“Inhabiting the Global Anonymous,” seemed like a nebulous title, even for a Nerdnite talk.
But, Ishita Sharma, was delightfully giggly as she started her lecture about urban evolution by talking about how difficult it is to define a city. “Nobody can really agree about what it is that a city is,” she said, “I would argue that no matter the geographic or political boundaries, we all have this intuitive sense of knowing when you’re in, or outside of a city.
An architect, photographer and self-described,”passionate generalist,” Sharma came bearing facts and figures set against the backdrop of beautifully laid out graphics and photography.
She outlined the shift of the world’s population from rural to urban settings and pointed out that globalization has exponentially increased the rate of migration over the past few decades. The percentage of people living in cities jumped from 2 percent, in 1800, to 50 percent in 2010. “By 2050,” she said, “75-80 percent of people are expected to live in cities.”
She went on to explain that cities, which are always evolving, are a complex series of interrelated systems that grow through an almost organic process. At the forefront of this evolution are cities in the developing world, particularly in Asia. “By 2015,” she said, “only one of the worlds largest cities (New York City) will be in the western hemisphere.”
Tokyo featured prominently in her talk, as the worlds first megalopolis, or a city with more than 10 million people. She used it as an example of how the worlds emerging cities are a platform for cultural cross-pollination. “Globalization is about integration,” she said, “as more advancements happen, slowly the foreigness of places dissipates.”
She spoke about how Tokyo, reflects a fusion of cultures and ideas that have taken years of evolution to become the city we see today. Sharma pointed out that Tokyo is collage of modern features and remnants of the past, which helps give the city its unique flavour. “In Japan it’s more of a joint existence,” she said, “There are random juxtapositions, trying to assimilate new stuff.”
Of the many interesting ideas she shared, was about the importance slums play in urban evolution.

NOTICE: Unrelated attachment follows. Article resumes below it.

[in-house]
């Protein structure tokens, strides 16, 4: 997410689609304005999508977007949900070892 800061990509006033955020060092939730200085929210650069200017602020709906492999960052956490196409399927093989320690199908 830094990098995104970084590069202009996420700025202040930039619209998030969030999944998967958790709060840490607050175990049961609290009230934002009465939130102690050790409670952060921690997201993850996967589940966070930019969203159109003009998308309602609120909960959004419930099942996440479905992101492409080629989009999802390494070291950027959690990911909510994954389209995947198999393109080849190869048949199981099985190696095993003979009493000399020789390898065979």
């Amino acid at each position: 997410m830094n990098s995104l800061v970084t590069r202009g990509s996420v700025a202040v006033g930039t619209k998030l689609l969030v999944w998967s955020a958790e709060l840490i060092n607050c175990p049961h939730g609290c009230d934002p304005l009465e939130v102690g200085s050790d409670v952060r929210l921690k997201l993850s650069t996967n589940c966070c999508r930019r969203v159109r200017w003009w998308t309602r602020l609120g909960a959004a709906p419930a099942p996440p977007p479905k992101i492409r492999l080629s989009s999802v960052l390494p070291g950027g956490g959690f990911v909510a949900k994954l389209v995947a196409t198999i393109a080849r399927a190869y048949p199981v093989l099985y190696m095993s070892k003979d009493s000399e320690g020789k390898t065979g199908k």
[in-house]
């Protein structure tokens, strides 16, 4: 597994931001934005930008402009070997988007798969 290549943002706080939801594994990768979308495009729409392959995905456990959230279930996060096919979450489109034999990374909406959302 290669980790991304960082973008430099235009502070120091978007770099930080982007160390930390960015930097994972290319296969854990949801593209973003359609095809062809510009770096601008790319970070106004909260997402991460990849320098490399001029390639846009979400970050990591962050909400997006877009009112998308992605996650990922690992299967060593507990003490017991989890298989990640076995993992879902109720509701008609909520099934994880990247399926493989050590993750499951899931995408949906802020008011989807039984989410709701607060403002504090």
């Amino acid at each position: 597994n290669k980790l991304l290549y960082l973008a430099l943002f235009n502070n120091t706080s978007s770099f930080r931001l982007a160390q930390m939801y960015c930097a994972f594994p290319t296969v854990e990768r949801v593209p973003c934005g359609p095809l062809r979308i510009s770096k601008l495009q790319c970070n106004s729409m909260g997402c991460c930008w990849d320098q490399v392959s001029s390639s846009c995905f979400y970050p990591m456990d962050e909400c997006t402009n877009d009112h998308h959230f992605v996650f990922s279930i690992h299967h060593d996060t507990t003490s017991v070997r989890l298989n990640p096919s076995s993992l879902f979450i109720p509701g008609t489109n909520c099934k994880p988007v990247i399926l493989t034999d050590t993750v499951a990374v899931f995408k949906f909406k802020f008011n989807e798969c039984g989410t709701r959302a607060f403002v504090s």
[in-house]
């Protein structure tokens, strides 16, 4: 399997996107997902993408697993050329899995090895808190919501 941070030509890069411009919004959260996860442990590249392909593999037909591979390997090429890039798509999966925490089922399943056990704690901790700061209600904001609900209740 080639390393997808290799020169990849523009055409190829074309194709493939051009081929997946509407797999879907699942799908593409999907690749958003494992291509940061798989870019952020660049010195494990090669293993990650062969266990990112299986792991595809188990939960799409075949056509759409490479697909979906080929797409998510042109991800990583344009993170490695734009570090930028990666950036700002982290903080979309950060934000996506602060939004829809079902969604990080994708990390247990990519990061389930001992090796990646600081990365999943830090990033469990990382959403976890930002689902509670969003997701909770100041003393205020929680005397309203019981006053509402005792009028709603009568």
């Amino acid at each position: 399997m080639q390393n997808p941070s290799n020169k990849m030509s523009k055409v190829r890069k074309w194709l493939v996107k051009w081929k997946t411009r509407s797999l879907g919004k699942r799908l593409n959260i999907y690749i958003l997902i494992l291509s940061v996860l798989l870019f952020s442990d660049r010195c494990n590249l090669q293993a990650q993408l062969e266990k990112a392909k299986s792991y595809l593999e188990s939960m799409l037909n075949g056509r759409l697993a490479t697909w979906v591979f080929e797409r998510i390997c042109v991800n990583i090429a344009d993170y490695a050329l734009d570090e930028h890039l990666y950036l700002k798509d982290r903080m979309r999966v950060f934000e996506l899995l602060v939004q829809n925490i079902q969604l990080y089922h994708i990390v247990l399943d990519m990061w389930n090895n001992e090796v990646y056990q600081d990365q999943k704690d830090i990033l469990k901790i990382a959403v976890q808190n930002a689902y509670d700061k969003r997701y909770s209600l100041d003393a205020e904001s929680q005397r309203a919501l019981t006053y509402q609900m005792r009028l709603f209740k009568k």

“1 billion people live in slums today,” she said, “by 2030 it’s going to be 2 billion.” Although it is always surprising, and a little alarming, to hear that 1/6th of the world’s population lives in slums, Sharma intuited this potential reaction and reassured the audience saying, “despite how frightening this sounds, it is a good thing.”
She went on to explain that despite the fact that slum life doesn’t seem like something to aspire to, it’s really all a matter of perspective. Ultimately, it is a fundamental step in the development of new cities as a crucial way to bring urban immigrants into the fold. ”When you escape the village life and you come and live in a slum or shanty town, it’s really a step up, it’s a sign of hope,” she said,”You have better sanitation, you finally have better access to education, and that’s monumental. It means you’re actually moving up rather than stagnating in your little village because again, cities are connected. They’re networks.”
As with any type of growth, there are always a few growing pains. The problems, of course, for a megalopolis, like Delhi, Sao Paolo, Mexico City or New York are the same problems that any city might have but on a much MUCH larger scale. Sanitation, governance, access to clean drinking water and traffic are all part of the challenges that cities must learn to manage, as they continue to expand and bring diverse groups of people together. “There are traffic jams in Bangkok,” she said, “where people wear diapers because they know they’re going to have to go potty on their way home and there’s no place to stop.” But before anyone could comment that it couldn’t happen here she quipped playfully, “Have you been to Houston? It’s an extreme case, but not too far away.”
She closed out her talk discussing re-purposed spaces, and how they are part of an evolving urban landscape and then moved into a lengthy question and answer session which ended the evening. Her talk was less about giving answers than asking questions, and while its delivery was light in tone she made some fascinating observations about what it means to be living in this rapidly changing world and what role we each play in this evolution.